'For a change had come over the spirit of cartographers. From the middle of the eighteenth century on, the business of map-making had been growing into an honest occupation, registering the hard-won knowledge, but also, in a scientific spirit, recording the geographical ignorance of its time.

'And it was in Africa, the continent out of which the Romans used to say some new things (sic) was always coming, that got cleared of the dull imaginary wonders of the Dark Ages, which were replaced by exciting spaces of white paper. Regions unknown! My Imagination could depict to itself there worthy, adventurous, and devoted men nibbling at the edges, attacking from north and south and east and west, conquering a bit of truth here and a bit of truth there, and sometimes swallowed up by the mystery their hearts were so persistently set on unveiling.

'I stand here confessed as a contemporary of the Great Lakes of Africa. Yes, I could have heard of their discovery in my cradle, and it was only right that, grown to a boy's estate, I should have in the later sixties done my first bit of map-drawing and paid my first homage to the prestige of their first explorers. It consisted in entering laboriously in pencil the outline of Tanganyika on my beloved old atlast, which, having been published in 1852, knew nothing of the Great Lakes. The heart of Africa was white and big.

'Surely it could have been nothing but a romantic impulse which prompted the idea of bringing it up to date with all the accuracy of which I was capable. Thus I could imagine myself stepping in the very footprints of geographical discovery.

'Not the least interesting part in the study of geographical discovery lies in the insight it gives one into the characters of that special kind of men who devoted the best part of their lives to the exploration of land and sea.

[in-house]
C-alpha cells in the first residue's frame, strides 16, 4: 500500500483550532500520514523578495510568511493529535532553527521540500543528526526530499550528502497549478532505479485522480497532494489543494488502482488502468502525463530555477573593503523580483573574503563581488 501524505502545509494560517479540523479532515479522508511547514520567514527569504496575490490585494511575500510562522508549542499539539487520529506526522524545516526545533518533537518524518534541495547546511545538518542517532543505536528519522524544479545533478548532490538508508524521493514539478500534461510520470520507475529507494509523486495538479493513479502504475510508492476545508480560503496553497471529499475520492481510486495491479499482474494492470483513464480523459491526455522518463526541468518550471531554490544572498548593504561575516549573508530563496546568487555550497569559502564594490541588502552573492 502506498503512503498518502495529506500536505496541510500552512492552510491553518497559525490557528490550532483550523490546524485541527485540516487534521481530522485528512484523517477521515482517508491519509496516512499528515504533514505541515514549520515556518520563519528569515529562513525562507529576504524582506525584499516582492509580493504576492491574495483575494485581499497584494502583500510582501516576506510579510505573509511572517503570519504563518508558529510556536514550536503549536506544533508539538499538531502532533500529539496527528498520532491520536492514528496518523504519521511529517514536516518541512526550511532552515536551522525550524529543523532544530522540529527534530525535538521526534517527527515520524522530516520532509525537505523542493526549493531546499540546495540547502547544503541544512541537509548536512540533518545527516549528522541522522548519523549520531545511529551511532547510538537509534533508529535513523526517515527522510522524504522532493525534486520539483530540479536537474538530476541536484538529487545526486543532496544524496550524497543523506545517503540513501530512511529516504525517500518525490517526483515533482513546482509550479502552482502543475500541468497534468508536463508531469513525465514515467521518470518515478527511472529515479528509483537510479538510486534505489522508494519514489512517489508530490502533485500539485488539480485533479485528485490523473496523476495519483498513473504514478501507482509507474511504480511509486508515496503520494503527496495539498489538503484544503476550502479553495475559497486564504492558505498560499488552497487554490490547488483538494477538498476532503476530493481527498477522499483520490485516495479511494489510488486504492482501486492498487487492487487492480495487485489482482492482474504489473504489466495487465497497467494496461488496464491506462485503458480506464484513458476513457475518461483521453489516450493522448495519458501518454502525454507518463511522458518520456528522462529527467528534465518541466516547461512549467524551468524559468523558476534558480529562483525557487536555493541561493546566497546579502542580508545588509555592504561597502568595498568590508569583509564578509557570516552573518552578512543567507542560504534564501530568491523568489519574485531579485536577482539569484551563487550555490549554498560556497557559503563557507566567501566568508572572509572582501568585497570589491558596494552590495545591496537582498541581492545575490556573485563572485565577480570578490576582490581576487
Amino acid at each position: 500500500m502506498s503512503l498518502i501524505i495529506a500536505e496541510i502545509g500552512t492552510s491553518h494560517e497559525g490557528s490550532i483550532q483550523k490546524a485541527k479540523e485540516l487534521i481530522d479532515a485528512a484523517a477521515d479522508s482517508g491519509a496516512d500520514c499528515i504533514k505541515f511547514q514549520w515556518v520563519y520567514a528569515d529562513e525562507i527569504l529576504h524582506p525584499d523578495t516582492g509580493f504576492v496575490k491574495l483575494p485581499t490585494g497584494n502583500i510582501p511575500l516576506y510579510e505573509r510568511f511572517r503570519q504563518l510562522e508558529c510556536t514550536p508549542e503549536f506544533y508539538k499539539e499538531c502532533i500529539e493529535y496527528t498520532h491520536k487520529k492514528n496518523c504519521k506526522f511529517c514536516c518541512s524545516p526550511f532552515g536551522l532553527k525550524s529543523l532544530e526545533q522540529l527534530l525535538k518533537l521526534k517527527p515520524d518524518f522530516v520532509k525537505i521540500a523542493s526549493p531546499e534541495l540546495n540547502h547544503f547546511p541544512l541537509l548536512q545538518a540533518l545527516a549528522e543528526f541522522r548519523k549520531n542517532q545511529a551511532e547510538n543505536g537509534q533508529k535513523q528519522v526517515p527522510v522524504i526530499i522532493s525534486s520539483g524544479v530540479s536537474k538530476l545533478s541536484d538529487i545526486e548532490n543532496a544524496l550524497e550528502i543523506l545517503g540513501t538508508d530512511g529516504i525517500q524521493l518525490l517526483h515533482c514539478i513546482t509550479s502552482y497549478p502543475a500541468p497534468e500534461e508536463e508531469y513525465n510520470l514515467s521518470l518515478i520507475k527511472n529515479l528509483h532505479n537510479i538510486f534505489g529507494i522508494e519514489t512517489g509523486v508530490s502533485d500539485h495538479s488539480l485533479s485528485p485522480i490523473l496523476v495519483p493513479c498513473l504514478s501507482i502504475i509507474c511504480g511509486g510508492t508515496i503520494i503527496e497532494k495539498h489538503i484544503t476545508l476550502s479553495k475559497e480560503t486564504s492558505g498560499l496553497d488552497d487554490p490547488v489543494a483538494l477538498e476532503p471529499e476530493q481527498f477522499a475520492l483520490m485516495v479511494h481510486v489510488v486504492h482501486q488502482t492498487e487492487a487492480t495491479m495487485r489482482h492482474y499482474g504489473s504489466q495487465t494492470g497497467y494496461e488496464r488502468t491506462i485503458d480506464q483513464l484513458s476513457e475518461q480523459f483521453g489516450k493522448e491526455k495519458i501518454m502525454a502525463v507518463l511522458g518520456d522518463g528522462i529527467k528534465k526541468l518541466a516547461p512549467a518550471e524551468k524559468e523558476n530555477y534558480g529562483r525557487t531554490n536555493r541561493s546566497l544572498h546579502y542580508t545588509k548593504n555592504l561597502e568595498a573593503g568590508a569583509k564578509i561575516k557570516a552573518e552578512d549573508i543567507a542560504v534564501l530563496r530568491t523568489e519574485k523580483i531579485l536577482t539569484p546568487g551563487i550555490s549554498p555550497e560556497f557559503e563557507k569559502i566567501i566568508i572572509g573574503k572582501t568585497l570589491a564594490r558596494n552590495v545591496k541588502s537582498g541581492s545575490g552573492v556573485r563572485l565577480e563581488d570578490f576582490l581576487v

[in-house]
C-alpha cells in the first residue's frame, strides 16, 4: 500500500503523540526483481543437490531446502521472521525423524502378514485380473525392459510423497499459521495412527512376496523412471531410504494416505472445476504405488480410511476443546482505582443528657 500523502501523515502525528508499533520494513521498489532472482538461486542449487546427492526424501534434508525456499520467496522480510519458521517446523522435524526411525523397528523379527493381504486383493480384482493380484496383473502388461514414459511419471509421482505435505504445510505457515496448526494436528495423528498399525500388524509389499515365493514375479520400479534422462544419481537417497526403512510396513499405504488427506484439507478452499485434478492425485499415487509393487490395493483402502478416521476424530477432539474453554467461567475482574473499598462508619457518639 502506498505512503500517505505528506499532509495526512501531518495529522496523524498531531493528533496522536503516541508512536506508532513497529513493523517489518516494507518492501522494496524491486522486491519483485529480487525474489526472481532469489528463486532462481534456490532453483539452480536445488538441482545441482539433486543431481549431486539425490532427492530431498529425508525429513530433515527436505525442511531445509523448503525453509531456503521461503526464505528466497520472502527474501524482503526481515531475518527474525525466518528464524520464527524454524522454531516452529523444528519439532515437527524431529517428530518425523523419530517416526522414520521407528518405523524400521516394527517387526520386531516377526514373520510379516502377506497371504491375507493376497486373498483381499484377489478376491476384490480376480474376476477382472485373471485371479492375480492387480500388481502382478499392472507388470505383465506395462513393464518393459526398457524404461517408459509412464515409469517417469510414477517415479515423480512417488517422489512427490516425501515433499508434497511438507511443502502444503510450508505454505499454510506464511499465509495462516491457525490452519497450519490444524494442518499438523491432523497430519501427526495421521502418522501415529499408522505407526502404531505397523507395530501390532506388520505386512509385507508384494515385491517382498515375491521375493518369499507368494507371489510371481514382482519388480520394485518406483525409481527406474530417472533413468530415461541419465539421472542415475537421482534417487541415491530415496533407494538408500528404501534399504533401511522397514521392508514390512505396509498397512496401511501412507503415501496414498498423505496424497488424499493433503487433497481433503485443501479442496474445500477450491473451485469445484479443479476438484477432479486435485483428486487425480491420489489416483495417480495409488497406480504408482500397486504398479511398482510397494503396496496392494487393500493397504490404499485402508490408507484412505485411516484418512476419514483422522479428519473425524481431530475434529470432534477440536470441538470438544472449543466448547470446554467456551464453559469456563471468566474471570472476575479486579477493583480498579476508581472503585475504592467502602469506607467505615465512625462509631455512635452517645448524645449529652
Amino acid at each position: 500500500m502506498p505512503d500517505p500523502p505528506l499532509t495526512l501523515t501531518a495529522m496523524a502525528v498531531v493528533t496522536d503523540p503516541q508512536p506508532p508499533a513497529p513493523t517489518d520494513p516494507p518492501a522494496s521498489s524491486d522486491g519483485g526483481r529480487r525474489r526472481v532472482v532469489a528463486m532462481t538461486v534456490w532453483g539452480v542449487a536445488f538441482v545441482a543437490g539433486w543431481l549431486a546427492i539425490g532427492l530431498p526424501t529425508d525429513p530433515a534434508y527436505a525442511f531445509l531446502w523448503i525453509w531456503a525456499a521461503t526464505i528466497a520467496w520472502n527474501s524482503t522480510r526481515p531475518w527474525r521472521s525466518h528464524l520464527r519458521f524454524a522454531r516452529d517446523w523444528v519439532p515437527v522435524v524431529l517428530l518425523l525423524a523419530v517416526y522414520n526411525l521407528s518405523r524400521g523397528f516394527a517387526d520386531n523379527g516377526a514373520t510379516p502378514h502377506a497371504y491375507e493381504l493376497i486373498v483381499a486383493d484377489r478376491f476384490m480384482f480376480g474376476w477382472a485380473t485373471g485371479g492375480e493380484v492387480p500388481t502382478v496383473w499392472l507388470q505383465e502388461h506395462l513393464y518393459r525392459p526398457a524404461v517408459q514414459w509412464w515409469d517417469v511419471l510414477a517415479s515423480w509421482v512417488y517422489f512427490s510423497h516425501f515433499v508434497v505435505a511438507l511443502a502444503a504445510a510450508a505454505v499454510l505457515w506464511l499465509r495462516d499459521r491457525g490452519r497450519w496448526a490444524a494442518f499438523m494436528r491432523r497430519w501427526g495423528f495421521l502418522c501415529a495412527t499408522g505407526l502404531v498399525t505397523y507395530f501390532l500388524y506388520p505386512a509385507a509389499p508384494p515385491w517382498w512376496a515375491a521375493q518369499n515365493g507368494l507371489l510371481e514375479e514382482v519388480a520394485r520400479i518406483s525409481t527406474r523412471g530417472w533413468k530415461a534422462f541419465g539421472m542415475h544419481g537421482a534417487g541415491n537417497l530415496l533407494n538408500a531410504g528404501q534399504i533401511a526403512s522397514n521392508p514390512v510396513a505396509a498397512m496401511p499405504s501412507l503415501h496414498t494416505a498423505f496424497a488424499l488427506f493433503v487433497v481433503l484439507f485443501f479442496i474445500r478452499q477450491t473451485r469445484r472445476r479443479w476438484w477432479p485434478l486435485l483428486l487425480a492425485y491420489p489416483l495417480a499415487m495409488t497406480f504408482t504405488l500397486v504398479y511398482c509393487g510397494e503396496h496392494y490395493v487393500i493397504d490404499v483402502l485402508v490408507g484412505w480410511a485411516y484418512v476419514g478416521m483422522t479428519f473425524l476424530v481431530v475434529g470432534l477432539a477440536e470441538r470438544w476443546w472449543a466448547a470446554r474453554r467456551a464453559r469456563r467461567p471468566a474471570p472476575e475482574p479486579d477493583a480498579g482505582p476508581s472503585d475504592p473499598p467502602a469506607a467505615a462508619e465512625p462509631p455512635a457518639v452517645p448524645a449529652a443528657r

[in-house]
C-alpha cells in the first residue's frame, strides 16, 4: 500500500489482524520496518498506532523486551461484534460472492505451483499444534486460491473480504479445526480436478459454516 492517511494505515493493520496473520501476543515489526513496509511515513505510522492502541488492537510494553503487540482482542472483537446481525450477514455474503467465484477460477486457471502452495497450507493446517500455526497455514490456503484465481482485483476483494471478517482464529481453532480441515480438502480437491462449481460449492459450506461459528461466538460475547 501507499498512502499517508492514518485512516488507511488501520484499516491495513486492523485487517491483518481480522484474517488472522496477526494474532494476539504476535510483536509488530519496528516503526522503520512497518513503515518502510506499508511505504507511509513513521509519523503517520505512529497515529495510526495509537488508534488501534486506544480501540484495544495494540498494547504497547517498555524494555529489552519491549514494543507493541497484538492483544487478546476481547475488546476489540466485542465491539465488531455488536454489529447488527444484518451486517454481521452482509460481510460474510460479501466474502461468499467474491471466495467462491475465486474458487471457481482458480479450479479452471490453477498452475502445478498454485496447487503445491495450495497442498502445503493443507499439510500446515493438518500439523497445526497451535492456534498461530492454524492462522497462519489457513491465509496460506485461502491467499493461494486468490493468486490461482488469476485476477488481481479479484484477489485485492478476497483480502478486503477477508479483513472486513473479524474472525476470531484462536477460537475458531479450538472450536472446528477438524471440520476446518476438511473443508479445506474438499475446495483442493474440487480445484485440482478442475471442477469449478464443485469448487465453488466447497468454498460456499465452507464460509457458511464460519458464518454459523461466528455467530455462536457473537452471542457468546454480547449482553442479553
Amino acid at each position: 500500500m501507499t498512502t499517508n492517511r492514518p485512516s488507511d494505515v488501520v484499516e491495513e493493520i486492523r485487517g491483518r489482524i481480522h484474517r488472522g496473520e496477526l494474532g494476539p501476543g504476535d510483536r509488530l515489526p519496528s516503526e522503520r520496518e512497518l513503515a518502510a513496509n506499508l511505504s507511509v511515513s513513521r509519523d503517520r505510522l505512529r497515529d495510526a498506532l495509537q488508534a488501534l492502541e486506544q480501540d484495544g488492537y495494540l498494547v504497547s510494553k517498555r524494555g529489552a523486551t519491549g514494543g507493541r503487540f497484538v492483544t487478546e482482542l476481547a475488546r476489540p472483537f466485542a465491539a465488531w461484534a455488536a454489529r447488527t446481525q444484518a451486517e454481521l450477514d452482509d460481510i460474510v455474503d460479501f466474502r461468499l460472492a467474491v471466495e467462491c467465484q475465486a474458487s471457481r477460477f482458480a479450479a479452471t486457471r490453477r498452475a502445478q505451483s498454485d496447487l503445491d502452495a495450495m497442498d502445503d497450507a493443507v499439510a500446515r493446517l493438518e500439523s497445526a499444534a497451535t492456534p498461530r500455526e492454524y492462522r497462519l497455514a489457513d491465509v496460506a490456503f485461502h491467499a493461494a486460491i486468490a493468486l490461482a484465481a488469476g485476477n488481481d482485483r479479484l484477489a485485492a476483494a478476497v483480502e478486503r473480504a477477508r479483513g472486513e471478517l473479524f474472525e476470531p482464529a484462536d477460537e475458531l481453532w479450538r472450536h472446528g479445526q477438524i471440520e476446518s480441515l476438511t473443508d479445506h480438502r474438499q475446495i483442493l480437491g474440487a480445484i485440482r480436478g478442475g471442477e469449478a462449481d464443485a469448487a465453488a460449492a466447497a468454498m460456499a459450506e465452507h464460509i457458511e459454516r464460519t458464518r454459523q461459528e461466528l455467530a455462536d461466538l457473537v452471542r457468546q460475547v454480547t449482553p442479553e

'In the world of mentality and imagination which I was entering, it was they, and not the characters of famous fiction, who were my first friends. Of some of them I had soon formed for myself an image indissolubly connected with certain parts of the world.

'I have smoked a pipe of peace at midnight in the very heart of the African continent, and felt very lonely there. But never so at sea. There I never felt lonely, because there I never lacked company--the company of great navigators, the first grown-up friends of my early boyhood. The unchangeable sea preserves for one the sense of its past, the memory of things accomplished by wisdom and daring among its restless waves.

'It was these things that command my profoundest loyalty and perhaps it is by the professional favor of the great navigators, ever present to my memory that, neither explorer nor scientific navigator, I have been permitted to sail through the very heart of the old Pacific mystery; a region which even in my time remained very imperfectly charted and still remote from the knowledge of men.

'Thus the sea has been for me a hallowed ground, thanks to those books of travel and discovery which had peopled it for me with unforgettable shades of the masters in the calling which in a humble way was to be mine, too--men great in their endeavor and in hard-won successes of militant geography; men who went forth, each according to his lights and with varied motives, laudable or sinful, but each bearing in his breast a spark of the sacred fire.'"